How we relate to social groups, members of our own and others, influences how inequality arises and persists. That’s according to a Duke professor and pioneer in stratification economics, which combines sociology, social psychology, history, and economics to deepen understanding of persistent racial and ethnic disparities.
“For the stratification economist, the world consists of self-seeking ‘tribes’ engaged in a persistent dance of negotiation and conflict, which can lead to dehumanization and repression of subordinated communities,” said William A. “Sandy” Darity Jr., a professor of public policy, African and African American studies, and economics at Duke, who launched the subfield in 2005.
“Stratification economics integrates the emphasis on the importance of group position and status from sociology and psychology with the drive for action motivated primarily out of material self-interest from economics,” Darity said. “The field of history provides the explanation for the origin and evolution of social groups and group identity.”
Darity’s latest paper outlining the theory is available online in the Journal of Economic Literature and in the journal’s summer print issue. A related video summarizing the principles and framework of stratification economics is also available here.
“There is a collective rationality to race prejudice,” Darity wrote in the paper, “given a dominant social group’s desire to maintain and harden their position of dominance.”
Stratification economics expands upon and diverges from traditional economic theory in a few important ways. Most notably, incorporating research into human happiness and the social tendency to avoid last place, it finds individuals are concerned not just with their absolute position in society but also with the relative position of their group, as well as their status within their group.
This understanding presents a coherent explanation for why hierarchical systems endure, along with the prejudices that help maintain them. The higher status group wants to maintain its position of power, and it will fight to “render the [lower] group non-rivalrous,” Darity wrote.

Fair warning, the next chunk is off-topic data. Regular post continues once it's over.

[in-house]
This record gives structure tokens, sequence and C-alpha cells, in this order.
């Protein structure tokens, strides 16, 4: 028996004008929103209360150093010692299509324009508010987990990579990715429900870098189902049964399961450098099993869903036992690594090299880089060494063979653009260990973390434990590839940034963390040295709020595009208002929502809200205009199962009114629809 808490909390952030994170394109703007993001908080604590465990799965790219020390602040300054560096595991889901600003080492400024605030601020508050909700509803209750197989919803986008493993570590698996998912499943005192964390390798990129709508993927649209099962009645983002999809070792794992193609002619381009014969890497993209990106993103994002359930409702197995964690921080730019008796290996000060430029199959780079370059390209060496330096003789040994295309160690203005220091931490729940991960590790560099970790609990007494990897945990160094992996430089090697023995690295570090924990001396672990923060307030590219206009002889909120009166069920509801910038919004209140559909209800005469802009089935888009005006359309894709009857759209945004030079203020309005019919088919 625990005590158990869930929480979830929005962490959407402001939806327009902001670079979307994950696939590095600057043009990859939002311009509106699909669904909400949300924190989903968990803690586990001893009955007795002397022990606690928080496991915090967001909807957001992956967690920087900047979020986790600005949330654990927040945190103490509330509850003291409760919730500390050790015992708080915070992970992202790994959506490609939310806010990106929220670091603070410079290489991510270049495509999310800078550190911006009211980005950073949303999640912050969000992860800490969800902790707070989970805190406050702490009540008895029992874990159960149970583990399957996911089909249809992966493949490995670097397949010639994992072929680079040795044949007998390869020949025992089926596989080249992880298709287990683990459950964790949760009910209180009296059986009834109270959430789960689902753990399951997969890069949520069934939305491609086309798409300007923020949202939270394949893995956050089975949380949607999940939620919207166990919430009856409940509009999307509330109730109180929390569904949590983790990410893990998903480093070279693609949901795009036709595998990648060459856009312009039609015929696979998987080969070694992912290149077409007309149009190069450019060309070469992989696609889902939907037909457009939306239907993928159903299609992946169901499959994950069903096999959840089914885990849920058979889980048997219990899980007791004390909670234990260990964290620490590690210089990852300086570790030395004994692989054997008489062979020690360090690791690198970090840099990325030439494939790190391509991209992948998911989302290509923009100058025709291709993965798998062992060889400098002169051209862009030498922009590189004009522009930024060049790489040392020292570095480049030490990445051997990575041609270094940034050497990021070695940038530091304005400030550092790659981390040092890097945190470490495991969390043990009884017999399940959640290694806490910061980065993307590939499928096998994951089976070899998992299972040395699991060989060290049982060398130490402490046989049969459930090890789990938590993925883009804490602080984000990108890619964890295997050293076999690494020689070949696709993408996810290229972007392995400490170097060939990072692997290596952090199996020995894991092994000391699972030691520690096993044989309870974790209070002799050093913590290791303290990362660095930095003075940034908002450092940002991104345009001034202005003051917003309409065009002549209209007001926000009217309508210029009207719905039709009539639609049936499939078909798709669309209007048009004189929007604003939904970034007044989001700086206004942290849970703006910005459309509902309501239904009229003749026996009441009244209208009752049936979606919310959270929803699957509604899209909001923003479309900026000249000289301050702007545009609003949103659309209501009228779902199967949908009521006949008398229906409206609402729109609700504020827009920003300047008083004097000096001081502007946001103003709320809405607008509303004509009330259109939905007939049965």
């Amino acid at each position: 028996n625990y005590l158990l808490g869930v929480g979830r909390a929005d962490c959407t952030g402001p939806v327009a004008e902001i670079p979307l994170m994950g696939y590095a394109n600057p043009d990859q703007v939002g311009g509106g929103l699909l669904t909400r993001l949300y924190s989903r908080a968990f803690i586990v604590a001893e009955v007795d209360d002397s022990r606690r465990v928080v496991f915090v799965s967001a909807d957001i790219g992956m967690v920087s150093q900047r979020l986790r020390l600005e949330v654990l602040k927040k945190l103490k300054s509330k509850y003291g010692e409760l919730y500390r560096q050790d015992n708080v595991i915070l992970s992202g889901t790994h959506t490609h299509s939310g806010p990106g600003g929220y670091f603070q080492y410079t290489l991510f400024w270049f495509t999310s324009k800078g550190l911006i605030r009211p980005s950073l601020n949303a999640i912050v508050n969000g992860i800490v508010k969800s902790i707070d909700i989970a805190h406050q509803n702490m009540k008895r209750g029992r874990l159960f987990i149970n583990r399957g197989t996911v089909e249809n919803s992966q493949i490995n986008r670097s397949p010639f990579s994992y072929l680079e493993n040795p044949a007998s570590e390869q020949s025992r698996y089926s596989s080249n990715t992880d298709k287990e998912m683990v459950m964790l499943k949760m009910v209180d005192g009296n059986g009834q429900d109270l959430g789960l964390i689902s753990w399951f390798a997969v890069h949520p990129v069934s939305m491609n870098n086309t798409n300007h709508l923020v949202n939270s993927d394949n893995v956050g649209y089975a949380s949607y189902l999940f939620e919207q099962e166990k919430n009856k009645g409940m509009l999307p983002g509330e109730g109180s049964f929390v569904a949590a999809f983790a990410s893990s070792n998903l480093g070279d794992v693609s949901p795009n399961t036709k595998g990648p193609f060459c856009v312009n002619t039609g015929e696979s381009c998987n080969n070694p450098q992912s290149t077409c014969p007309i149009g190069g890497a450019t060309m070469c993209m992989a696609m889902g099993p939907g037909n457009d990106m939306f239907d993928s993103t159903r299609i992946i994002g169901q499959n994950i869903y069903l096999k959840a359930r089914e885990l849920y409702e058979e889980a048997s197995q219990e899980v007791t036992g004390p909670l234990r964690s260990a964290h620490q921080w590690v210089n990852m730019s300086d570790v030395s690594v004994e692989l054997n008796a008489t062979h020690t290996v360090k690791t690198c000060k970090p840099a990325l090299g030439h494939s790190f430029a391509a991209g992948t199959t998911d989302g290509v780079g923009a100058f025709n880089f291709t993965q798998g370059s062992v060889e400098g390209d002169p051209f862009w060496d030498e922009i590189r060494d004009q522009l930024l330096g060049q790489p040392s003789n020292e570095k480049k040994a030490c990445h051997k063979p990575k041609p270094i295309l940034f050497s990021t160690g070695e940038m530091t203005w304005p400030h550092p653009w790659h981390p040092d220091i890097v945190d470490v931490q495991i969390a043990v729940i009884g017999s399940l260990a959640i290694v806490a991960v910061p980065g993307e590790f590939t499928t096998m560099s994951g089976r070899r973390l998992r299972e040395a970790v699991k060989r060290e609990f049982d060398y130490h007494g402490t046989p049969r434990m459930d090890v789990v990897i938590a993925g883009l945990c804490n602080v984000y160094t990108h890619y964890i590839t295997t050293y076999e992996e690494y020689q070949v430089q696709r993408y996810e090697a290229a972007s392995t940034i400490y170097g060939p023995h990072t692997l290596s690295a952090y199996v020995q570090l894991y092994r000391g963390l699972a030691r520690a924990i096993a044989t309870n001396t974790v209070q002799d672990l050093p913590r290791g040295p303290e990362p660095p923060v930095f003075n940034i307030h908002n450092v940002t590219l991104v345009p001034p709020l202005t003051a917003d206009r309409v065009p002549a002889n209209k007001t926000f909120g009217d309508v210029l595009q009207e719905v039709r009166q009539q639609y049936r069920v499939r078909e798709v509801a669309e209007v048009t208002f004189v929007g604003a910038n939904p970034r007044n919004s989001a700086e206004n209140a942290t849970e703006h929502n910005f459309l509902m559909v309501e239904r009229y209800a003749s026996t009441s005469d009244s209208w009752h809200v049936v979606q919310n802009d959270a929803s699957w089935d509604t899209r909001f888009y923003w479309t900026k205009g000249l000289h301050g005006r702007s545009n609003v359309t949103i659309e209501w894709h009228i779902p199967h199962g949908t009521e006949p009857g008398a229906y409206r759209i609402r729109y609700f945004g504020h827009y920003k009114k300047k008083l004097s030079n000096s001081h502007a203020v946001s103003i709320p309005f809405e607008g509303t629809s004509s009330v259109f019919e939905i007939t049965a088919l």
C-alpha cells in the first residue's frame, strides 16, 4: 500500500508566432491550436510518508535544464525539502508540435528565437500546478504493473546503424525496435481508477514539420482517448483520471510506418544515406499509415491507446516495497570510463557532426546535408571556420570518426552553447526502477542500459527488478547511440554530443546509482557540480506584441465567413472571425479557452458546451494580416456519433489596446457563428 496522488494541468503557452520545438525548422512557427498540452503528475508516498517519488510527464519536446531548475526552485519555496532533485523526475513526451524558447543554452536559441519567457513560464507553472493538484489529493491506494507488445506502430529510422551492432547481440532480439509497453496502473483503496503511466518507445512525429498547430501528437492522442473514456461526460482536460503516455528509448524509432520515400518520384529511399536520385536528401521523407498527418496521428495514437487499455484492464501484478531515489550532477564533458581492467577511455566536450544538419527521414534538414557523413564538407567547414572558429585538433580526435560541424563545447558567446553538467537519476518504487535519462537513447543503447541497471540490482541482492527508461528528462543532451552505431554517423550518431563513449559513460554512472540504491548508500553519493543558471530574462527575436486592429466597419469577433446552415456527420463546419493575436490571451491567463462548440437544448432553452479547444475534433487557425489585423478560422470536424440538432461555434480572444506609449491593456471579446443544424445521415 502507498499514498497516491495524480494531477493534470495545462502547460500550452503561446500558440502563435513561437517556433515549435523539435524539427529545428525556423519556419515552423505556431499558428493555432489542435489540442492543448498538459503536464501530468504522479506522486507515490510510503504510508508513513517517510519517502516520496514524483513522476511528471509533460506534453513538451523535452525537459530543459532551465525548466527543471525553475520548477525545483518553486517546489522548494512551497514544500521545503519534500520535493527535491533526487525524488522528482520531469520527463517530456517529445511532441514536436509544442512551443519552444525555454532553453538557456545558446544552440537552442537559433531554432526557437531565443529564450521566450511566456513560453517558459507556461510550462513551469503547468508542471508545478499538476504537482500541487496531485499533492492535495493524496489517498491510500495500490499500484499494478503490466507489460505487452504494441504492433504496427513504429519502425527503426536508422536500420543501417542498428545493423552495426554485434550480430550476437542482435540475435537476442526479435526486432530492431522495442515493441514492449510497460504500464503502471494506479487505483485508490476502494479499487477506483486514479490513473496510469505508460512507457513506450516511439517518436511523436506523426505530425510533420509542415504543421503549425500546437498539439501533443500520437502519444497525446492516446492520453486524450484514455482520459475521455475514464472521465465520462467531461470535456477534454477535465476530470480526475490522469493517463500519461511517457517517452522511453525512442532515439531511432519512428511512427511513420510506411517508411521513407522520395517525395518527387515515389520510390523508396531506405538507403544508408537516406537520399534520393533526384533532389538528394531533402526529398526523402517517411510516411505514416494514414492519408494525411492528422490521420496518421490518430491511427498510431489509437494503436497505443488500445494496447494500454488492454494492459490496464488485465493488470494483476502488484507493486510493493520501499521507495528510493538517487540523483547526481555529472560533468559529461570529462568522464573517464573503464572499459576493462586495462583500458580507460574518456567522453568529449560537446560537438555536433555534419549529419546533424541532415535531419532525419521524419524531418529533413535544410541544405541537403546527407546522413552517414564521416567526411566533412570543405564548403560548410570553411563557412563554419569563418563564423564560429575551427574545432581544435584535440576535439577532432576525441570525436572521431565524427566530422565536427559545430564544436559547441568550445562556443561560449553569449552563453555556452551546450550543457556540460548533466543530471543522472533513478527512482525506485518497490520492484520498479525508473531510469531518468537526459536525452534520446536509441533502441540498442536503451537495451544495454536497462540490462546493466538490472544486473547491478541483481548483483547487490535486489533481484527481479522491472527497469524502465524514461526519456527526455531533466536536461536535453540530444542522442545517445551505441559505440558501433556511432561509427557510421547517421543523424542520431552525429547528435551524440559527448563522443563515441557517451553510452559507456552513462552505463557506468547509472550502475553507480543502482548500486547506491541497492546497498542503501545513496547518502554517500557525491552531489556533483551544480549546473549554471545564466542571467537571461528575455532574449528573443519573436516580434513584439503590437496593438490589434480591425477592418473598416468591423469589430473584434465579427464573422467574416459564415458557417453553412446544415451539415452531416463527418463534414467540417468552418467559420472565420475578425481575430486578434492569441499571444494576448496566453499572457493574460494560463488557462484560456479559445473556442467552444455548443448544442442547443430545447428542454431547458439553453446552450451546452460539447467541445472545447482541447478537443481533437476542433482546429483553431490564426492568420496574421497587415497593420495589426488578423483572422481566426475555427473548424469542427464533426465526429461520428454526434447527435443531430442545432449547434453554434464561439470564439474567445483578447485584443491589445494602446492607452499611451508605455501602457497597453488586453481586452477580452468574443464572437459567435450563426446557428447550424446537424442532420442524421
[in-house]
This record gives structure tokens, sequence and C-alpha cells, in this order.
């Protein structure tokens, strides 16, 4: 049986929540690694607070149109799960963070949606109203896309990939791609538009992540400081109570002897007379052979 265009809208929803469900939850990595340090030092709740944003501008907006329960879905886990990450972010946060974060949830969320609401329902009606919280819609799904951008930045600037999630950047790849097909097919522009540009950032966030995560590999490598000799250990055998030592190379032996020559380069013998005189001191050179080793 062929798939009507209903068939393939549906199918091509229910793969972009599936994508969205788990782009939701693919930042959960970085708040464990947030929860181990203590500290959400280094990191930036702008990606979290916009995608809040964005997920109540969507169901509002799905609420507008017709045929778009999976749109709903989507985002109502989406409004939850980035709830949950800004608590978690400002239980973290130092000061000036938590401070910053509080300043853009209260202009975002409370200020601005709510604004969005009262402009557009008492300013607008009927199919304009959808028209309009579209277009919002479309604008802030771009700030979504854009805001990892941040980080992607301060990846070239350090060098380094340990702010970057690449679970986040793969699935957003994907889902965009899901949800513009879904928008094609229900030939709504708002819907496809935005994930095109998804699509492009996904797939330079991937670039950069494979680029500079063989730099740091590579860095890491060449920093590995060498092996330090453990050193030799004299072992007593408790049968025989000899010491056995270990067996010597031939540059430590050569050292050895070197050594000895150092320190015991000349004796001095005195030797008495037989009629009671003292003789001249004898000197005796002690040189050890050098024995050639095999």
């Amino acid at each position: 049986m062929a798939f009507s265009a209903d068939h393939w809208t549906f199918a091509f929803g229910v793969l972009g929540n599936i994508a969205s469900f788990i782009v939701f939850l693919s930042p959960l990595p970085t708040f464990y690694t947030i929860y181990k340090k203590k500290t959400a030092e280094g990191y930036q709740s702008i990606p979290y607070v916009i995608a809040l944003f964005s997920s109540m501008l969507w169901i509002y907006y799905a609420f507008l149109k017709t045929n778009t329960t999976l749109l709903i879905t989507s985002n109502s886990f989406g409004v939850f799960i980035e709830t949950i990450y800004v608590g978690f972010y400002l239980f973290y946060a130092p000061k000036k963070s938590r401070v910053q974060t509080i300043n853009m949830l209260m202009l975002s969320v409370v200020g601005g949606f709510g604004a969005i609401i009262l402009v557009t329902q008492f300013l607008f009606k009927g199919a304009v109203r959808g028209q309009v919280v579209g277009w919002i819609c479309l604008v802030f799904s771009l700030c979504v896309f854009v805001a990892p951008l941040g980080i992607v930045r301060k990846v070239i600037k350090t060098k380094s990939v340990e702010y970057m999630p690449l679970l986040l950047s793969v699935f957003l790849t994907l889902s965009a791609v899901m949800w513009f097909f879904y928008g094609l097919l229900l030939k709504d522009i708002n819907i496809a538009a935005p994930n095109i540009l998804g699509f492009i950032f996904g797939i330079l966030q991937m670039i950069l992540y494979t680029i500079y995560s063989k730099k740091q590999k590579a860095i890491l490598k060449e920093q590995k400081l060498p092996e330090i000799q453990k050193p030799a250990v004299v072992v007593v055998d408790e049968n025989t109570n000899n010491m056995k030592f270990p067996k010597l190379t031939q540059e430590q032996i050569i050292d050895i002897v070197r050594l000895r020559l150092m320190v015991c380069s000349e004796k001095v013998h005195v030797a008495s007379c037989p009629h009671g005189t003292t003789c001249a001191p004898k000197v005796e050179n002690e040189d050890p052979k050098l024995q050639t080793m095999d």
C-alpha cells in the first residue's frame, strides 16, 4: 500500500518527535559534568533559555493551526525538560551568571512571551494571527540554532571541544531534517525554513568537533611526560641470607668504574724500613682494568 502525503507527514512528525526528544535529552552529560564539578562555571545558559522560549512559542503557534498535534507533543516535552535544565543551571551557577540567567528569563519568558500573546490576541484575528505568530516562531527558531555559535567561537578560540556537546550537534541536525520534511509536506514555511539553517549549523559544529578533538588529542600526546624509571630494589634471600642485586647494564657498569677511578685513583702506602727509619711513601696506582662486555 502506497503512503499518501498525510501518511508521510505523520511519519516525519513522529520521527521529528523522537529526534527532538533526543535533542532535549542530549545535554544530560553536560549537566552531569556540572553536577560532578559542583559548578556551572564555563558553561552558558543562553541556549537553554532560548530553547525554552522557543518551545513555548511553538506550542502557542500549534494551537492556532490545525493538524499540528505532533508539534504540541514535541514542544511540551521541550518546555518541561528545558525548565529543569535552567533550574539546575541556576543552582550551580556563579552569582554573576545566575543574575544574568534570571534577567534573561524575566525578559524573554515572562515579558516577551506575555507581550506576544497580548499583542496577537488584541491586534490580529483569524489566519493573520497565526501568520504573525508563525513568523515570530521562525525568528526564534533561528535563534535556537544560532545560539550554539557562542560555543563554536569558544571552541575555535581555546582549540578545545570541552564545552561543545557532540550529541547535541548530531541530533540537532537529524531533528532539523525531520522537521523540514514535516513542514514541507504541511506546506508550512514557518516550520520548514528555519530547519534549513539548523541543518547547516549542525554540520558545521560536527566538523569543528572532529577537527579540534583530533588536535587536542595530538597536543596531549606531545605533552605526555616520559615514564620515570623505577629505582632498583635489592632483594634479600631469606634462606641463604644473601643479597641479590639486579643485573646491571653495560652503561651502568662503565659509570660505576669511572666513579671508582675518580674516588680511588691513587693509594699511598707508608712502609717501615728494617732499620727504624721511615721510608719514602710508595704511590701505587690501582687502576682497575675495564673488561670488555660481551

Stratification economics research already has offered explanations for a range of social problems, including the “disproportionately fatal responses of authorities” to needs of black communities following natural disasters like Hurricane Katrina; the colorism experienced by darker-complexioned individuals in both labor and social markets; and the failure of school desegregation to generate, uniformly, more positive outcomes for black students.
The paper also highlights six phenomena ripe for analysis via the stratification economics framework. These range from decisions that may have personal or local effects — including the act of “passing” as a member of another group — to decisions on a grander scale, such as politicians and leaders enacting policies to narrow or widen disparities between groups.
The common thread is a recognition of the complex interplay between the individual, the group with which the individual identifies, and that group’s position relative to others.
“Stratification economics opens the door to a fresh approach to understanding why the social groups in the world in which we live occupy such different worlds themselves,” Darity wrote in the paper’s conclusion.
“I confess that I have been surprised in discovering how many scholars have gone into the research space behind the door,” he wrote. “I only can encourage more to follow.”
Click here to download a PDF of the full research report.